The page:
» The Lions might have the NFL record for road futility with 25 losses in a row away from home, but it's worth noting that the Vikings haven't won a road game since Nov. 1, 2009.

» Kansas City's Todd Haley should know better than to pass up a post-game handshake in favor of a midfield scolding of Josh McDaniels for still having his team go full throttle on offense and defense late in the Chiefs' 49-29 loss to Denver. This isn't high school or even college, for that matter, where there is more sensitivity toward embarrassing the opposition. In any game, but especially one in the division, the only reason a coach should ever be inclined to pull back is to preserve the health of his players. What Haley did came off as whining. Haley did apologize for not shaking hands with McDaniels on Monday.

Four intriguing games for Week 11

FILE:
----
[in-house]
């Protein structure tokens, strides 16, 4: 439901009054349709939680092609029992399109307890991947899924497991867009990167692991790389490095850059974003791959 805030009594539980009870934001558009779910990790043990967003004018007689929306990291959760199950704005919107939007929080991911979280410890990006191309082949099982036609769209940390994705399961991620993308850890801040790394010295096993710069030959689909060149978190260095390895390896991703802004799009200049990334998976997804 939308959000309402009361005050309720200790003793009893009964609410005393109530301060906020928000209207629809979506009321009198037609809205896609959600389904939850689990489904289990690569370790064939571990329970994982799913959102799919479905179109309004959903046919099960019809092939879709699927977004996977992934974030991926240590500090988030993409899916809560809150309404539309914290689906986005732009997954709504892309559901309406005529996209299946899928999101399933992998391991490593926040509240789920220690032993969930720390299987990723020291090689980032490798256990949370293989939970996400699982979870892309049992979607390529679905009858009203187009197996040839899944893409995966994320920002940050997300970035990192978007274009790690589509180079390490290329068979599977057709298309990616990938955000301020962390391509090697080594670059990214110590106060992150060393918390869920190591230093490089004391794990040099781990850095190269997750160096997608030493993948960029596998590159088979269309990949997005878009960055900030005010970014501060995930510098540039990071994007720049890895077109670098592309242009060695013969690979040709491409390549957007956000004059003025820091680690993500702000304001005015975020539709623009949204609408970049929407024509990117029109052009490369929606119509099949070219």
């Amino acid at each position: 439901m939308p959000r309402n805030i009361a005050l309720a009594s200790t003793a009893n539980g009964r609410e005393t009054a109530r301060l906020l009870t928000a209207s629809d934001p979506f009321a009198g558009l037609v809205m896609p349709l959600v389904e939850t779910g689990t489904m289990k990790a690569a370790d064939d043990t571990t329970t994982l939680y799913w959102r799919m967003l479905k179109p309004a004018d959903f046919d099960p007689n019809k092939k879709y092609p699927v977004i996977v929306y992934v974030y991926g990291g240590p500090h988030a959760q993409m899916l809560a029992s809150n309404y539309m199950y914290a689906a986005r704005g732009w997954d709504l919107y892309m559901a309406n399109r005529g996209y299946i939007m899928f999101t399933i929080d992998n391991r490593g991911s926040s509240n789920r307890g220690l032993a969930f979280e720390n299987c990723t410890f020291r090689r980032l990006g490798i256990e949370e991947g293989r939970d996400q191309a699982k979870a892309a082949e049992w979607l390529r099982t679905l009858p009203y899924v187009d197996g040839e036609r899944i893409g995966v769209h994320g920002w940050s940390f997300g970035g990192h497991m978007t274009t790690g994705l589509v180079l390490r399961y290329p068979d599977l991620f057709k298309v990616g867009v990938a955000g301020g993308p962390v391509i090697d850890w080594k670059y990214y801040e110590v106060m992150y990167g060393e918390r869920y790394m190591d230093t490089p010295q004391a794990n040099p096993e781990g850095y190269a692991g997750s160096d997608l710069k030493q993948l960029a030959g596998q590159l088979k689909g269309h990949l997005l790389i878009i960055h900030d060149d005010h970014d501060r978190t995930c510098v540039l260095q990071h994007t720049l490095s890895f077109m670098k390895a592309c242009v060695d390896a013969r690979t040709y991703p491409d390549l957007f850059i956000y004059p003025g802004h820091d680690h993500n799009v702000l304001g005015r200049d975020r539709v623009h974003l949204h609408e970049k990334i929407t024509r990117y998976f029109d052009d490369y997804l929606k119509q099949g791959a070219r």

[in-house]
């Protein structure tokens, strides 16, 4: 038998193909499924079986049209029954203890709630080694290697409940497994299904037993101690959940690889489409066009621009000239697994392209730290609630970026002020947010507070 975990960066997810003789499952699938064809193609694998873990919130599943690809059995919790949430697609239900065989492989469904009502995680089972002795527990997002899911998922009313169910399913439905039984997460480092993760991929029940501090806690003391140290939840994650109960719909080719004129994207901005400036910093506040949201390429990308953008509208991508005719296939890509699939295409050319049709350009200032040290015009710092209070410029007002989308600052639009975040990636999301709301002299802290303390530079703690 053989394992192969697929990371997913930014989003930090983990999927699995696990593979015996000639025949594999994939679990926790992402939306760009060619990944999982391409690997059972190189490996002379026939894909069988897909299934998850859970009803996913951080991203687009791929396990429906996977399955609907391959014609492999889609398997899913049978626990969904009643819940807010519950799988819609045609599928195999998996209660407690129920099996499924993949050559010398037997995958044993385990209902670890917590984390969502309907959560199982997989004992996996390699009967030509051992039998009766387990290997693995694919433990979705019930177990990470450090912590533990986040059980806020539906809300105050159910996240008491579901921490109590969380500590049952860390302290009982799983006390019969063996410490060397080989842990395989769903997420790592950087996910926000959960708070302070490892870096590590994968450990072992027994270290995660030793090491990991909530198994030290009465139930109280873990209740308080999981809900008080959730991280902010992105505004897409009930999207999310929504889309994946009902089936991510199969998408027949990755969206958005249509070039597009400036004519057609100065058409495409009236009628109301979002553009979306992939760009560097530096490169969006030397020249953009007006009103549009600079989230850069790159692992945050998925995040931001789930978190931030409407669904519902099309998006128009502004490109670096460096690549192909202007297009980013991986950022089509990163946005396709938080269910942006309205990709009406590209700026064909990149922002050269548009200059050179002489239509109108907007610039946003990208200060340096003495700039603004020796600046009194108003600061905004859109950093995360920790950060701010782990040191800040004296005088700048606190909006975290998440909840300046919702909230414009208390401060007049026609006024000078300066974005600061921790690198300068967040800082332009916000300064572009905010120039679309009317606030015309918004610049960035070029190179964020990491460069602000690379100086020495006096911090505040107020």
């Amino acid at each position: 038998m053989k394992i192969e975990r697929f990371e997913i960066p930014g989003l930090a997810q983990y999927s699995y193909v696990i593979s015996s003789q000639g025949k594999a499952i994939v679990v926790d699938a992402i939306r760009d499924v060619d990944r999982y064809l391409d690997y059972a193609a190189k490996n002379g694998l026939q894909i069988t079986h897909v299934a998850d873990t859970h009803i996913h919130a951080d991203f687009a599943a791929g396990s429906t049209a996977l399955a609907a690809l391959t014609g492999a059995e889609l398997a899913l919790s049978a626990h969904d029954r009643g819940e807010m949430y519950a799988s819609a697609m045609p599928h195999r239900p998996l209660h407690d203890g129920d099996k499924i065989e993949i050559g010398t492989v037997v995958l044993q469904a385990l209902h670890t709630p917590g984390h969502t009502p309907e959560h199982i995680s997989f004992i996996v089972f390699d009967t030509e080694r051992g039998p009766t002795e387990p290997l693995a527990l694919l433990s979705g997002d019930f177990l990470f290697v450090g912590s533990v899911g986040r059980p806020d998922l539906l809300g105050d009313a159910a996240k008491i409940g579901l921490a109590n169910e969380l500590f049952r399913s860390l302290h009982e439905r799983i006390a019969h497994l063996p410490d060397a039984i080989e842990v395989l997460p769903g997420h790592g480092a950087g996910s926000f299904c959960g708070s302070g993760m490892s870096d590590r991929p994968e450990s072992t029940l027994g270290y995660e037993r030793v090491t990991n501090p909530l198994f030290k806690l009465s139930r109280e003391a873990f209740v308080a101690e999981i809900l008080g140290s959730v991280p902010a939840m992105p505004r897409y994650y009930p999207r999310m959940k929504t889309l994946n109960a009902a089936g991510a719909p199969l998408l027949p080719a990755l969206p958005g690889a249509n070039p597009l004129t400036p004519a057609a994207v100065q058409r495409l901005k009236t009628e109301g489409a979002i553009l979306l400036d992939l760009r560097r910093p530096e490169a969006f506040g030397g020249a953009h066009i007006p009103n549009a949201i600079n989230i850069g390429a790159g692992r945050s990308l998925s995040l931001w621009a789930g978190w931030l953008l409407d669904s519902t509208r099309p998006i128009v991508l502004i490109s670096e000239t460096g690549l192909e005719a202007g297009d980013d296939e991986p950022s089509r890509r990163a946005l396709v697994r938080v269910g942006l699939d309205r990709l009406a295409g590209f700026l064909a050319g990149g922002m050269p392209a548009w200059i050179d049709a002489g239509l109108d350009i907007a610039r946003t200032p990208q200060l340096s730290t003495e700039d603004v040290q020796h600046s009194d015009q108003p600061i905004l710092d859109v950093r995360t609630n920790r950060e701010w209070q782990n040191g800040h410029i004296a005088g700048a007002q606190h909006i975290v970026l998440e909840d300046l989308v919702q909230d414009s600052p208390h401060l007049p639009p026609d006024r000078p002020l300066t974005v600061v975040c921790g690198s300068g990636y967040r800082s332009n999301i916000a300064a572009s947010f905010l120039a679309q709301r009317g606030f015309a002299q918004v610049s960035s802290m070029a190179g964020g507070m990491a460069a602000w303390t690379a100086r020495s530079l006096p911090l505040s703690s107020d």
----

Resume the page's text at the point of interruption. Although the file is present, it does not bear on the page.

Oakland at Pittsburgh: It has been such a long time since the Raiders and Steelers have played a meaningful game, which is sad considering how intense this rivalry once was. However, thanks to the Raiders' surge back to relevance and the Steelers still being somewhat of a heavyweight (Sunday night's beat-down notwithstanding), this game merits a reasonable amount of attention. With a week to enjoy a three-game winning streak, and for Jason Campbell's hot quarterbacking hand to possibly cool off, will the Raiders still be the team that turned around a 1-3 start? Did the Patriots' surgical dismantling of the Steelers' defense give the Raiders and other opponents a blueprint for how it's done?